Royal Fleet Auxiliary

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Royal Fleet Auxiliary
Blue Ensign
Abbreviation RFA
Formation 1905 (1905)
Purpose Auxiliaries
Region
United Kingdom
Owner Ministry of Defence
Commodore RFA
Cdre Robert Dorey[1]
Staff
1,850 personnel[2]
Website
Fleet 13 ships
Queen's Colour
RFA Queens Colour.png

The Royal Fleet Auxiliary (RFA) is a civilian-manned fleet owned by the United Kingdom's Ministry of Defence.[3] The RFA enables ships of the Royal Navy to maintain operations around the world. Its primary role is to supply the Royal Navy with fuel, ammunition and supplies, normally by replenishment at sea (RAS). It also transports Army and Royal Marine personnel, as well as supporting training exercises, and engaging in anti piracy and anti drug smuggling operations.

The RFA counts a forward repair ship and landing vessels amongst its assets. RFA personnel are members of the Ministry of Defence civil service, and sponsored reservist members of the Armed Forces, who wear Merchant Navy rank insignia with naval uniforms and are under naval discipline when the vessel is engaged on warlike operations. RFA vessels are commanded and crewed by these civilians, augmented with regular and reserve Royal Navy personnel to perform specialised military functions such as operating and maintaining helicopters or providing hospital facilities.

History[edit]

The RFA was first established in 1905 to provide coaling ships for the Navy in an era when the change from sail to coal-fired steam engines as the main means of propulsion meant that a network of bases around the world with coaling facilities or a fleet of ships able to supply coal were necessary for a fleet to operate away from its home country. Since the Royal Navy of that era possessed the largest network of bases around the world of any fleet, the RFA at first took a relatively minor role.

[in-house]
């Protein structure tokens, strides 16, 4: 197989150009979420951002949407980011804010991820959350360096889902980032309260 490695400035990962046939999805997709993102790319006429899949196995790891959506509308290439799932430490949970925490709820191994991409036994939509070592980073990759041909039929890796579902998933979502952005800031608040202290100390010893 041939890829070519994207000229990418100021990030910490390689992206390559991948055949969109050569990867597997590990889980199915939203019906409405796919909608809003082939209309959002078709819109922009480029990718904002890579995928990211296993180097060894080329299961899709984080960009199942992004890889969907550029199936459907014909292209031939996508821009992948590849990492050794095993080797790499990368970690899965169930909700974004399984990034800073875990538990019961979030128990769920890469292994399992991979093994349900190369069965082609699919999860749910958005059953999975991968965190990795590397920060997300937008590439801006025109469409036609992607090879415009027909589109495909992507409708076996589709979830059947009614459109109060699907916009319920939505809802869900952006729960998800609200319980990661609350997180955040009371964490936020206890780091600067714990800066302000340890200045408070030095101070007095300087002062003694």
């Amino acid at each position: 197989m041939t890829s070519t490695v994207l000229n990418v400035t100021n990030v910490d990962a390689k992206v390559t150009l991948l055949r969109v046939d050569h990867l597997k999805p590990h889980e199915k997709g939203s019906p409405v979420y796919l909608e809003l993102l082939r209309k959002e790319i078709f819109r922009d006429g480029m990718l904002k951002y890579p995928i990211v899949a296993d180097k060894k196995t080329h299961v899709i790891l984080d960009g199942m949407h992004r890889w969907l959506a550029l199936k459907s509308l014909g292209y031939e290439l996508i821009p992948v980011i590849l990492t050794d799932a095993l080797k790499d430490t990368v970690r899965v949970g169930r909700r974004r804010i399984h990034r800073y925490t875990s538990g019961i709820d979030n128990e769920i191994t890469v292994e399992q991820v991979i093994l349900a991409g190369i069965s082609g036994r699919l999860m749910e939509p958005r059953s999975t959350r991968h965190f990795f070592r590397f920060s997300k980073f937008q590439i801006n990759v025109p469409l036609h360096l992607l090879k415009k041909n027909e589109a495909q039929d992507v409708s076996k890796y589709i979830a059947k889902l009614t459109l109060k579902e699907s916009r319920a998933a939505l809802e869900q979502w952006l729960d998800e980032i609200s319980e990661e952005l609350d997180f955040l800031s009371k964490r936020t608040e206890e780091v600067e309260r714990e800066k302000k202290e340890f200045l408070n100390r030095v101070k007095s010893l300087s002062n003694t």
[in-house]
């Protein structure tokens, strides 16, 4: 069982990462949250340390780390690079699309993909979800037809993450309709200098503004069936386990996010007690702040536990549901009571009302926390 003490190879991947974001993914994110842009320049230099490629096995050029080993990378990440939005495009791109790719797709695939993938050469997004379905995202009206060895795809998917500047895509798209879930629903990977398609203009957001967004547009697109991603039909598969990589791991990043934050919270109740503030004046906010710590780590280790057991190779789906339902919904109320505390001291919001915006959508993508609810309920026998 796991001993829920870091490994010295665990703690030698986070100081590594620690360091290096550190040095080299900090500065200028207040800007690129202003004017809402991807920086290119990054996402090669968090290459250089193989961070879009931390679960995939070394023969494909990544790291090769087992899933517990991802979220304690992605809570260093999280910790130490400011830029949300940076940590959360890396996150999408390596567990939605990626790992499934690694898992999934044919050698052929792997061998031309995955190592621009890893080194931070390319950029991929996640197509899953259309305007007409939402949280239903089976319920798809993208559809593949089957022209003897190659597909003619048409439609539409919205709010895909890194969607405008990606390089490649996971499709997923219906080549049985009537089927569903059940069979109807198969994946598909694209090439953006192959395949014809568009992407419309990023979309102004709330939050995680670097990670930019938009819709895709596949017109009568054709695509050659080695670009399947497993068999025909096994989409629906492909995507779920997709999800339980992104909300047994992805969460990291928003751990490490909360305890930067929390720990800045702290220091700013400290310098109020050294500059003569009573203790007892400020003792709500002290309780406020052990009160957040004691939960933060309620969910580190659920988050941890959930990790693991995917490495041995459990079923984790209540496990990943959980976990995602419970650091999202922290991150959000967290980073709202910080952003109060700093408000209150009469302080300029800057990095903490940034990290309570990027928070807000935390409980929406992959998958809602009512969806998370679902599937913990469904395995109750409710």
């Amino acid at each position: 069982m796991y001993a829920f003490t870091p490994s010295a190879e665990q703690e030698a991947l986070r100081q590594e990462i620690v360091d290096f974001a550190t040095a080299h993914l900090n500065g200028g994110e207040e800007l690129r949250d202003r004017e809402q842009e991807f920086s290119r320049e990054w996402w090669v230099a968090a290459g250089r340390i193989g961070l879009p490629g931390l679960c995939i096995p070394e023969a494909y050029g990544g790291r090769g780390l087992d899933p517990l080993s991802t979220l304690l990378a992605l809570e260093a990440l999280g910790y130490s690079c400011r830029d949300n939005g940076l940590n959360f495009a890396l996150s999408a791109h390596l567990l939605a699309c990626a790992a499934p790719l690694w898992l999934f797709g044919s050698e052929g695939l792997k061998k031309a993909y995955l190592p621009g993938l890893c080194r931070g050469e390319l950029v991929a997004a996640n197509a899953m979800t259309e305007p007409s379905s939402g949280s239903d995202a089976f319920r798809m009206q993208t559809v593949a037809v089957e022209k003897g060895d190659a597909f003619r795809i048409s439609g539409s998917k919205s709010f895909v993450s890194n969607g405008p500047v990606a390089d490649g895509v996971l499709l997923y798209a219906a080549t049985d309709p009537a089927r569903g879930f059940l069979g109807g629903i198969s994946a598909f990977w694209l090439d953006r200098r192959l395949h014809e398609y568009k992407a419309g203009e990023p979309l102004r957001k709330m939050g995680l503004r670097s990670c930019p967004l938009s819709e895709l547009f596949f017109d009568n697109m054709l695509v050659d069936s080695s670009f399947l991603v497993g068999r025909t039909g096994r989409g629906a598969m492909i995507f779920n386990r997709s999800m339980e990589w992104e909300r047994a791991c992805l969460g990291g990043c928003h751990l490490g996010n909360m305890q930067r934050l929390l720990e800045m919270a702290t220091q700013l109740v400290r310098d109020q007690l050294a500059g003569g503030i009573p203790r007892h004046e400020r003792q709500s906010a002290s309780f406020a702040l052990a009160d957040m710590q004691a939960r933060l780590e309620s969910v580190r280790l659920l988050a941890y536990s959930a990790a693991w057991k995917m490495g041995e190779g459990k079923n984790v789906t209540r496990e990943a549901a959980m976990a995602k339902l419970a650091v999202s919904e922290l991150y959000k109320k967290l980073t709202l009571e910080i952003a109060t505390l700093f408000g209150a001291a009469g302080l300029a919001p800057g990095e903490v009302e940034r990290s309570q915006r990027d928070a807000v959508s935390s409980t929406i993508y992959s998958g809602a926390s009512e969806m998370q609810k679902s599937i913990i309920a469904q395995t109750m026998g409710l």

The RFA firstly became heavily relied on by the Royal Navy during World War II, when the British fleet was often far from available bases, either due to the enemy capturing such bases, or, in the Pacific, because of the sheer distances involved. WWII also saw naval ships staying at sea for much longer periods than had been the case since the days of sail. Techniques of Replenishment at Sea (RAS) were developed. The auxiliary fleet comprised a diverse collection, with not only RFA ships, but also commissioned warships and merchantmen as well. The need for the fleet to be maintained was unambiguously demonstrated by WWII.